Matthew's Reviews > Shooting an Elephant

Shooting an Elephant by George Orwell
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Jan 11, 11

bookshelves: essaysjournalism, history
Read in January, 2011

Lovely -- I can't believe I let this sit on my shelf for 3 years before getting round to it. I have not read Orwell before, save for Animal Farm as a teenager, and didn't realise what a sharp essayist he is; I certainly intend to read more. Certainly I'm no Orwell expert, but here are a few things I do notice from this collection:

1. How much he is a proletariat voice, despite his middle class family background and relatively elite education (admittedly on scholarship) -- witness his criticism of Dickens' lack of realistic empathy for the real working classes, his sensitiveness to the biases of the weekly magazines that then passed for cheap mass entertainment, his embedded journalism in the homeless shelter, the very title of "How The Poor Die", etc. His sympathies are entirely with the working class.

2. How against totalitarianism he was -- and yet how much this dates him (for which I remove a star); his specific political attacks seem hardly relevant now. What is relevant, though, and linked to his political commentary, is his attack on censorship and the politicization of knowledge/truth/writing. Interestingly, this was directed at his own Britain, where newspaper reporting was apparently politicized as a result of the wars; how he saw the politicization of knowledge inevitably means a malleable history, a malleable truth, a past that belongs to the elite.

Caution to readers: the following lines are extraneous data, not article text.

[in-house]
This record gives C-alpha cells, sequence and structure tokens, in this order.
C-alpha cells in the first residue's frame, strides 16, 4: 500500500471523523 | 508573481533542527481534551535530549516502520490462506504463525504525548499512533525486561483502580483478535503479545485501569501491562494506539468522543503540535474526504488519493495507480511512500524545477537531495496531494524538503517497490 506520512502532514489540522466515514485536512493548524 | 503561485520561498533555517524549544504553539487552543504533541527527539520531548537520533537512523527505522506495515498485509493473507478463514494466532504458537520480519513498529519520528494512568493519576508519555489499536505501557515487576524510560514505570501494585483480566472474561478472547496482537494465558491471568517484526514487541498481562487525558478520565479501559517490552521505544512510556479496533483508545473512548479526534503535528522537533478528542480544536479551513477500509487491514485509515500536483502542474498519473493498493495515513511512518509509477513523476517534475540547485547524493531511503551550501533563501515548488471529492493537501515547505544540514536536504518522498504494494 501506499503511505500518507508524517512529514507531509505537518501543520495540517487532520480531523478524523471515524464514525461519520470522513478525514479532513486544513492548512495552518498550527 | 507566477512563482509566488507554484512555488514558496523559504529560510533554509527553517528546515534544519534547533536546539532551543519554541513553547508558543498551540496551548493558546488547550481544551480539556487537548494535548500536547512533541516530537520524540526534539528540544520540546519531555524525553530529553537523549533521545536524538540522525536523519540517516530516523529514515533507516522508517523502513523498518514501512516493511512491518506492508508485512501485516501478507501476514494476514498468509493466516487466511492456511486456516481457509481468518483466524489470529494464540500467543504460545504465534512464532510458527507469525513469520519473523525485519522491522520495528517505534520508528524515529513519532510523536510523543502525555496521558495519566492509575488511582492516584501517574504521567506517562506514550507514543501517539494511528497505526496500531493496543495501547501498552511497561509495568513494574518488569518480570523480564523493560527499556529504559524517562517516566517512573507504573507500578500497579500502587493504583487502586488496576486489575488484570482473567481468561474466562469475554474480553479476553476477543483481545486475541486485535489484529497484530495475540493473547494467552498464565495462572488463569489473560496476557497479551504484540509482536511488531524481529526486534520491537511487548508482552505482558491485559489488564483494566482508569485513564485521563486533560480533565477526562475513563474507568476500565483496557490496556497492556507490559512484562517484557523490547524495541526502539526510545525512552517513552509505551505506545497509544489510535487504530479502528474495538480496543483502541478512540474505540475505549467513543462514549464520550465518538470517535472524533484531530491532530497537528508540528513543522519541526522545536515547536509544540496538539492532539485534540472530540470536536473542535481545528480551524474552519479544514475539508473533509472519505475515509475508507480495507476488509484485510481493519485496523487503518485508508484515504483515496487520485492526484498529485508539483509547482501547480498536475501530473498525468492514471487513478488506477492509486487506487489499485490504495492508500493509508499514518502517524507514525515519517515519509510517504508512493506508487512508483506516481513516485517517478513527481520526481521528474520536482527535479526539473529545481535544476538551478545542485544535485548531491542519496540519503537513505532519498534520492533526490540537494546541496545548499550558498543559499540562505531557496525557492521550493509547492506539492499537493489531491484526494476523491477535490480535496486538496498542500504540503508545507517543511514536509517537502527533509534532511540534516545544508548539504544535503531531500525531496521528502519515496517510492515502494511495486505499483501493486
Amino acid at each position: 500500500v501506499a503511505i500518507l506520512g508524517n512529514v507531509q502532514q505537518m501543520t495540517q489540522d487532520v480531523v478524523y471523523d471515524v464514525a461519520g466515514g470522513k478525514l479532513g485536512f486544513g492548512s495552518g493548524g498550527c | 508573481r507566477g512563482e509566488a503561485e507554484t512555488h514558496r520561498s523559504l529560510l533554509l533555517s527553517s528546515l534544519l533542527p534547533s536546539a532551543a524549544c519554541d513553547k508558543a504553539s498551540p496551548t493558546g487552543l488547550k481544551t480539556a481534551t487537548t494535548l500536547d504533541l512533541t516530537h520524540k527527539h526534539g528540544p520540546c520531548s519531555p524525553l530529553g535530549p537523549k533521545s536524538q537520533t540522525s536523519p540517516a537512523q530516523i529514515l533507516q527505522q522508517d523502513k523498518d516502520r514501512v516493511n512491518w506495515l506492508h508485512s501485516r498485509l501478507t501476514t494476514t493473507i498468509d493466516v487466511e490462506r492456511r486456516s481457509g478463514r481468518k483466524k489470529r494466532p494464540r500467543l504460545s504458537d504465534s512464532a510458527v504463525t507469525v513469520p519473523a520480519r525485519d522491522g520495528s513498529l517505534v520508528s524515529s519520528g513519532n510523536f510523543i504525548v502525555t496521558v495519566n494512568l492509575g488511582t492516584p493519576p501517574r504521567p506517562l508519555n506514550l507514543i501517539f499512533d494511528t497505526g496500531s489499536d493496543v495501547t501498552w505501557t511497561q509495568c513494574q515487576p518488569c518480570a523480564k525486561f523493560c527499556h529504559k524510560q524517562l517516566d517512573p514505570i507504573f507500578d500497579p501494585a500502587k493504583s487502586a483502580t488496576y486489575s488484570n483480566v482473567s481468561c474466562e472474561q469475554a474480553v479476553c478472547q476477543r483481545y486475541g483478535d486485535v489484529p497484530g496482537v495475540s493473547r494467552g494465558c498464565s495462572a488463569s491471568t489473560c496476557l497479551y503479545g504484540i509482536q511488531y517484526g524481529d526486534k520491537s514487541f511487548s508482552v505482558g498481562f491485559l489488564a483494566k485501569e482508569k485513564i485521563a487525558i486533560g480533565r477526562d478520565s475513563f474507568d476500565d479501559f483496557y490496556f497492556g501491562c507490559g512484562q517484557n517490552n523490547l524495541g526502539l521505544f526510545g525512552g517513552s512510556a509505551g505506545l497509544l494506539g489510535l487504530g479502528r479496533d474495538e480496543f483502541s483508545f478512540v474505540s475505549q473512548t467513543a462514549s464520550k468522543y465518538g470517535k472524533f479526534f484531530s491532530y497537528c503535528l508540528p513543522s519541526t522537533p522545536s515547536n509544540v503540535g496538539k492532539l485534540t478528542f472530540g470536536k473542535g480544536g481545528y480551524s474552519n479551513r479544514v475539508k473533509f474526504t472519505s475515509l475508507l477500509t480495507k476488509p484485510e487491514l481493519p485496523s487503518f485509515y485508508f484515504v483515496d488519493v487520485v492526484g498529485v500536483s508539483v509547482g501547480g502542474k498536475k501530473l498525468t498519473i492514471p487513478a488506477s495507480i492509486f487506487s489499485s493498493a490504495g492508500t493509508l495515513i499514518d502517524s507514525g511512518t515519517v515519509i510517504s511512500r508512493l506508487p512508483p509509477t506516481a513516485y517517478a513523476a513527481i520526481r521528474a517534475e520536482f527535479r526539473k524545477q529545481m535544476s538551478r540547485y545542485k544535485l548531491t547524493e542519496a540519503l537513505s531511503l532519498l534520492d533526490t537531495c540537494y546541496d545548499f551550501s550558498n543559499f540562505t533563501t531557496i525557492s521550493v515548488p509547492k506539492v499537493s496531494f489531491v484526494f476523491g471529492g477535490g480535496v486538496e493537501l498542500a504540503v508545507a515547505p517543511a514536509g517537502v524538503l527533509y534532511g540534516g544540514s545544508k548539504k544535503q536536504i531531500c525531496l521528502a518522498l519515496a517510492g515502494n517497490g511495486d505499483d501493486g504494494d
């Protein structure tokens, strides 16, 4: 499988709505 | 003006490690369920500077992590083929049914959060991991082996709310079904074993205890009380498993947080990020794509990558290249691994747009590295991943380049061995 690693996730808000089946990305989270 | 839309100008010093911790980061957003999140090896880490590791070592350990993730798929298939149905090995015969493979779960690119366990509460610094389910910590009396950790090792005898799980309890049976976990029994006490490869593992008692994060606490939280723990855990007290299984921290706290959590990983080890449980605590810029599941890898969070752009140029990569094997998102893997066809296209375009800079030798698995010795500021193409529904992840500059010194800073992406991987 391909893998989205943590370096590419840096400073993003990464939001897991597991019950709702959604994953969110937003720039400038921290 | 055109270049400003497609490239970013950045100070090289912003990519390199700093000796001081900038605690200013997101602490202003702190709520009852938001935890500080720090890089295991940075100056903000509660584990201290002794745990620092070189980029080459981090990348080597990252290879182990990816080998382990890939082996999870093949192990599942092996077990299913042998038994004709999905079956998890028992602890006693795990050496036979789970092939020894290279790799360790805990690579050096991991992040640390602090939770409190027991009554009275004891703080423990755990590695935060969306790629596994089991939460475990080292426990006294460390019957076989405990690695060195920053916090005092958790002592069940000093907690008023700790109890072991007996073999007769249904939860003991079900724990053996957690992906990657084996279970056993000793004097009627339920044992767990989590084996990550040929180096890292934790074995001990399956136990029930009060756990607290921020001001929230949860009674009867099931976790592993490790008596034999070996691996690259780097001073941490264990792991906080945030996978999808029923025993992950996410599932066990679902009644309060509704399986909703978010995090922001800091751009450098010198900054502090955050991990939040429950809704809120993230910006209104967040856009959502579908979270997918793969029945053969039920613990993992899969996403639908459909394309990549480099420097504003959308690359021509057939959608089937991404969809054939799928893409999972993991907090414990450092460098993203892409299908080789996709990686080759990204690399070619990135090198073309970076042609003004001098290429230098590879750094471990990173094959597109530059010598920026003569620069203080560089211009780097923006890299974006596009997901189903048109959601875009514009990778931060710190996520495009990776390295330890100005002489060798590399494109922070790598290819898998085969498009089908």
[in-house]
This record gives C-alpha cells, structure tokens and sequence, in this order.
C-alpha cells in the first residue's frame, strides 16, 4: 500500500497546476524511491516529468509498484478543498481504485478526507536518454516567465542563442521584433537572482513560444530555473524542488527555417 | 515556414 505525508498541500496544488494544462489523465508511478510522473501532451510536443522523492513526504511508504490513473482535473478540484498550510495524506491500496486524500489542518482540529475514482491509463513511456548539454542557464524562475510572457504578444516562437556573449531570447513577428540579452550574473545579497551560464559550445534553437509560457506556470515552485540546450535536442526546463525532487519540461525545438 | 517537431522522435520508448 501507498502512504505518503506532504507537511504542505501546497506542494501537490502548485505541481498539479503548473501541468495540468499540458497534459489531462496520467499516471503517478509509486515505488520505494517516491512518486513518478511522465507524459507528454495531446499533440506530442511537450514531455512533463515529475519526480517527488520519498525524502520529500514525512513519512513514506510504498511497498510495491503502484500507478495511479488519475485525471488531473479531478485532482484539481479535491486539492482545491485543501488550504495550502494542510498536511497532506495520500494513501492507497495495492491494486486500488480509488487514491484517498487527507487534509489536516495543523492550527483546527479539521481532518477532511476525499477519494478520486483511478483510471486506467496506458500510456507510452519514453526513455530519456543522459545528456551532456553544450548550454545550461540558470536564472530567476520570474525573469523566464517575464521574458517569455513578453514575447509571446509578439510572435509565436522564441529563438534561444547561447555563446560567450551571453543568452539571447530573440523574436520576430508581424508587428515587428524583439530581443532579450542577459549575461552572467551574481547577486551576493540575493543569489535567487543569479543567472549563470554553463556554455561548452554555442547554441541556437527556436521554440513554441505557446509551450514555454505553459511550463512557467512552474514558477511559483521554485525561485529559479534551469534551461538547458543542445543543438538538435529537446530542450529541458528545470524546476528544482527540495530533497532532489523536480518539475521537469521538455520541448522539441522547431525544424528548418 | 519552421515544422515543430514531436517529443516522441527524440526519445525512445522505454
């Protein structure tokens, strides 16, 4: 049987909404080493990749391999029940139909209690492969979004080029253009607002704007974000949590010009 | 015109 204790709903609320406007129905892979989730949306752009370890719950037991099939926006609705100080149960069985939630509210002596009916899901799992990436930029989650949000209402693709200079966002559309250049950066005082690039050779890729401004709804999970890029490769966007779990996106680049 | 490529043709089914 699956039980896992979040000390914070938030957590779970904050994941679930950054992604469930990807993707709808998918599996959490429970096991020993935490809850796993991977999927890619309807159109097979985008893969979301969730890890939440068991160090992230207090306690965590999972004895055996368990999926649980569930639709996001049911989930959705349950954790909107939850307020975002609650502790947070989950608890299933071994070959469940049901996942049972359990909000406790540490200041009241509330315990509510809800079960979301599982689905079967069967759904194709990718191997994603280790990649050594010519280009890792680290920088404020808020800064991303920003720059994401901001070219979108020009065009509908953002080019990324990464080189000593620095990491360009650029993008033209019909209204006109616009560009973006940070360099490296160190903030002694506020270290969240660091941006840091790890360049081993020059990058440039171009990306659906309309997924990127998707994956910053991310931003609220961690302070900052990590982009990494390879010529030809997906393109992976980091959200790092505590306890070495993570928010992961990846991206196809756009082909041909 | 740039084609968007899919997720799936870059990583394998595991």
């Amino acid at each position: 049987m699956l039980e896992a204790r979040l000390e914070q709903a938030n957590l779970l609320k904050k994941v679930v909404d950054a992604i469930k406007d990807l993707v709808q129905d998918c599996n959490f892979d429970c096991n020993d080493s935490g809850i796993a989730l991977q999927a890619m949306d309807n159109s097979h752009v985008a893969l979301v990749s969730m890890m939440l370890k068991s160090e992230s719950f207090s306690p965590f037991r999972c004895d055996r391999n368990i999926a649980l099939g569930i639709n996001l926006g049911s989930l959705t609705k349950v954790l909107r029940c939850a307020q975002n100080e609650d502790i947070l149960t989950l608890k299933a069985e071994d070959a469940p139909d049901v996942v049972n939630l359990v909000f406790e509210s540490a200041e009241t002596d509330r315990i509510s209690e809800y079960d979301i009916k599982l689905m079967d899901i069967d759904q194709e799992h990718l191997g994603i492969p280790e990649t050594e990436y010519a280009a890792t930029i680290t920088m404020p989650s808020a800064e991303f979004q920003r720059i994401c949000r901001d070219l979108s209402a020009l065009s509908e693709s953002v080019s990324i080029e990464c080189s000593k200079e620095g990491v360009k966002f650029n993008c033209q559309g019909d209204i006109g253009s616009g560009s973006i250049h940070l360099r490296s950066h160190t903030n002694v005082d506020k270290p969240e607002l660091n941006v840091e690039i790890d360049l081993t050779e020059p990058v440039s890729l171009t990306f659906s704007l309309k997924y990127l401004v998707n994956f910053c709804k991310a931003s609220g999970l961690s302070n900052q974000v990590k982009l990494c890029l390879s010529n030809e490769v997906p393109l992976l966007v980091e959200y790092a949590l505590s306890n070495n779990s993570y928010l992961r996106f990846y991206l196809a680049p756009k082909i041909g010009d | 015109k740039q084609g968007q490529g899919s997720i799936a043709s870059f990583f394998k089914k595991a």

3. What a sharp literary critic he was -- his essays on Charles Dickens and, separately, Swift's Gullivers Travels are brilliant. I like how he argues Dickens is a moralist -- his novels never critique the system, rather, the morality and behavior of people in the system -- and how he extends this to argue that there are always two views: how can you improve the system so as to improve human behavior, versus, you must first change human behavior for any system to work. (I confess myself very much of the latter view.)

4. The same qualities that make him a good literary critic, I think, make him an excellent biographical essayist -- he is reflective and sufficiently sensitive to his own internal reactions, that some of his best stuff are his reminiscences -- the titular essay, Shooting An Elephant, for example, is a rather tragic, honest self-accounting, while Such, Such Were The Joys, is a surprisingly vehement recounting of his days in boarding school. (I've not come across a single positive overall memory of the British boarding school system in the early 20th C...)

5. Simply what an entertaining writer he is -- I can read 3 or 4 of these at a go, even though they're full of insights, they read at a great pace.
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